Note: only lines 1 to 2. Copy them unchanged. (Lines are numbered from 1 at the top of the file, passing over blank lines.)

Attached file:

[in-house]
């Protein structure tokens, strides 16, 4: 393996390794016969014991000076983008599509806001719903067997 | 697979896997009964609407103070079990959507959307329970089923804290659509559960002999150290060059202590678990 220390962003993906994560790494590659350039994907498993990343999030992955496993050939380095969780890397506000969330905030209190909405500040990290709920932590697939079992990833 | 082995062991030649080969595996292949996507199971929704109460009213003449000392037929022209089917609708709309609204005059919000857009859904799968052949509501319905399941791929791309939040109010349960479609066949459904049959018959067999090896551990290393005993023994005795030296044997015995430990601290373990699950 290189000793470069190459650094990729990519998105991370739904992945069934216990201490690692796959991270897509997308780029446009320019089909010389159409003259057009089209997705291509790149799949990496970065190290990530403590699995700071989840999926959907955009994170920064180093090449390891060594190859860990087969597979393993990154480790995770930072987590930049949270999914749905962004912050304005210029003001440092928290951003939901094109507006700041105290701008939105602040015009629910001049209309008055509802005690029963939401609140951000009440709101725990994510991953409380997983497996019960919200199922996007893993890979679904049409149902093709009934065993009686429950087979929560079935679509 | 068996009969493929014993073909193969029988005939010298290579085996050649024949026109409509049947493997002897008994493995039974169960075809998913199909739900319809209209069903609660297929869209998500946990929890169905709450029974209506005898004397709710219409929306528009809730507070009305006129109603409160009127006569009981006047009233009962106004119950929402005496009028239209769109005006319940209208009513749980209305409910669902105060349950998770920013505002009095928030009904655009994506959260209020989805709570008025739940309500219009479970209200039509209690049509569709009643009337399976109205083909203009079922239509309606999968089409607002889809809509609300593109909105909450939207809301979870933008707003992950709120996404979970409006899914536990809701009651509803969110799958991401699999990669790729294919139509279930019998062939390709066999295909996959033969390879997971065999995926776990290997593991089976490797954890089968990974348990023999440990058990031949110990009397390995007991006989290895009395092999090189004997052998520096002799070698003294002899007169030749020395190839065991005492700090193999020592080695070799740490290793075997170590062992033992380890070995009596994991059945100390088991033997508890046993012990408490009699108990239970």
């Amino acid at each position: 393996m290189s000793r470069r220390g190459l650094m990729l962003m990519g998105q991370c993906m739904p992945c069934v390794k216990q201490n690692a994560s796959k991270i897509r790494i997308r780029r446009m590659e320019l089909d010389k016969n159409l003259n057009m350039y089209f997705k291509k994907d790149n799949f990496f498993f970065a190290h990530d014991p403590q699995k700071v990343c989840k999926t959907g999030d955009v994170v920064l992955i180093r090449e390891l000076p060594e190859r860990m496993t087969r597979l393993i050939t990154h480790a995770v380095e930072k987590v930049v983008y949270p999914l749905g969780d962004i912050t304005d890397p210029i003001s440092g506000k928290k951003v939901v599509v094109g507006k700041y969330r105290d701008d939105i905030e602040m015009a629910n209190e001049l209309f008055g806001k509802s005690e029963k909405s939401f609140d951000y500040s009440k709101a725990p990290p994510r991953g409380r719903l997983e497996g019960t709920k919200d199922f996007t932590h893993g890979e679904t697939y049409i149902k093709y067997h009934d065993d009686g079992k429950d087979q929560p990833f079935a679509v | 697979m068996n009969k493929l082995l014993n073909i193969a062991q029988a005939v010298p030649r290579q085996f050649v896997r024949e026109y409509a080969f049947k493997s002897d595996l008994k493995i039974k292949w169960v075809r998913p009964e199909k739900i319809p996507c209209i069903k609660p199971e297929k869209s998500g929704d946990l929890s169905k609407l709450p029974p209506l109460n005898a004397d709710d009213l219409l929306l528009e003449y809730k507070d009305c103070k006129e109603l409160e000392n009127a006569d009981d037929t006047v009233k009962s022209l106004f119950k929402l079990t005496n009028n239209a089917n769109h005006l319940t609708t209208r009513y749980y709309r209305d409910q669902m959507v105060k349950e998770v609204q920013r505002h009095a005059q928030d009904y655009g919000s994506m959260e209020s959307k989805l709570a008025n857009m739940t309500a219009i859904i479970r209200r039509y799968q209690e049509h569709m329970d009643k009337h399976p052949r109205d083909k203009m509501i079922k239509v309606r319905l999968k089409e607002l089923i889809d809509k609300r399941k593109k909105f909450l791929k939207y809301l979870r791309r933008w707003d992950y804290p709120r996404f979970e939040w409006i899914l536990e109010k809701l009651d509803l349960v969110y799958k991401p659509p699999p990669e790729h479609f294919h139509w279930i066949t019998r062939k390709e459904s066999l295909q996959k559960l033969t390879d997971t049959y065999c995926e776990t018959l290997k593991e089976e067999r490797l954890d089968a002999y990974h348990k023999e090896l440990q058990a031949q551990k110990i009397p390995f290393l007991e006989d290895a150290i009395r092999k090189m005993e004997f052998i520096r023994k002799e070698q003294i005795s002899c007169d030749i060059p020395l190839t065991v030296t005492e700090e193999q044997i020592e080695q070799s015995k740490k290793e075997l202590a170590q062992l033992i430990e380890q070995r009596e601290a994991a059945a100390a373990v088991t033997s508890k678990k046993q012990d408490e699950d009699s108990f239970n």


[in-house]
């Protein structure tokens, strides 16, 4: 393996390794016969014991000076983008599509806001719903067997 | 697979896997009964609407103070079990959507959307329970089923804290659509559960002999150290060059202590678990 220390962003993906994560790494590659350039994907498993990343999030992955496993050939380095969780890397506000969330905030209190909405500040990290709920932590697939079992990833 | 082995062991030649080969595996292949996507199971929704109460009213003449000392037929022209089917609708709309609204005059919000857009859904799968052949509501319905399941791929791309939040109010349960479609066949459904049959018959067999090896551990290393005993023994005795030296044997015995430990601290373990699950 290189000793470069190459650094990729990519998105991370739904992945069934216990201490690692796959991270897509997308780029446009320019089909010389159409003259057009089209997705291509790149799949990496970065190290990530403590699995700071989840999926959907955009994170920064180093090449390891060594190859860990087969597979393993990154480790995770930072987590930049949270999914749905962004912050304005210029003001440092928290951003939901094109507006700041105290701008939105602040015009629910001049209309008055509802005690029963939401609140951000009440709101725990994510991953409380997983497996019960919200199922996007893993890979679904049409149902093709009934065993009686429950087979929560079935679509 | 068996009969493929014993073909193969029988005939010298290579085996050649024949026109409509049947493997002897008994493995039974169960075809998913199909739900319809209209069903609660297929869209998500946990929890169905709450029974209506005898004397709710219409929306528009809730507070009305006129109603409160009127006569009981006047009233009962106004119950929402005496009028239209769109005006319940209208009513749980209305409910669902105060349950998770920013505002009095928030009904655009994506959260209020989805709570008025739940309500219009479970209200039509209690049509569709009643009337399976109205083909203009079922239509309606999968089409607002889809809509609300593109909105909450939207809301979870933008707003992950709120996404979970409006899914536990809701009651509803969110799958991401699999990669790729294919139509279930019998062939390709066999295909996959033969390879997971065999995926776990290997593991089976490797954890089968990974348990023999440990058990031949110990009397390995007991006989290895009395092999090189004997052998520096002799070698003294002899007169030749020395190839065991005492700090193999020592080695070799740490290793075997170590062992033992380890070995009596994991059945100390088991033997508890046993012990408490009699108990239970």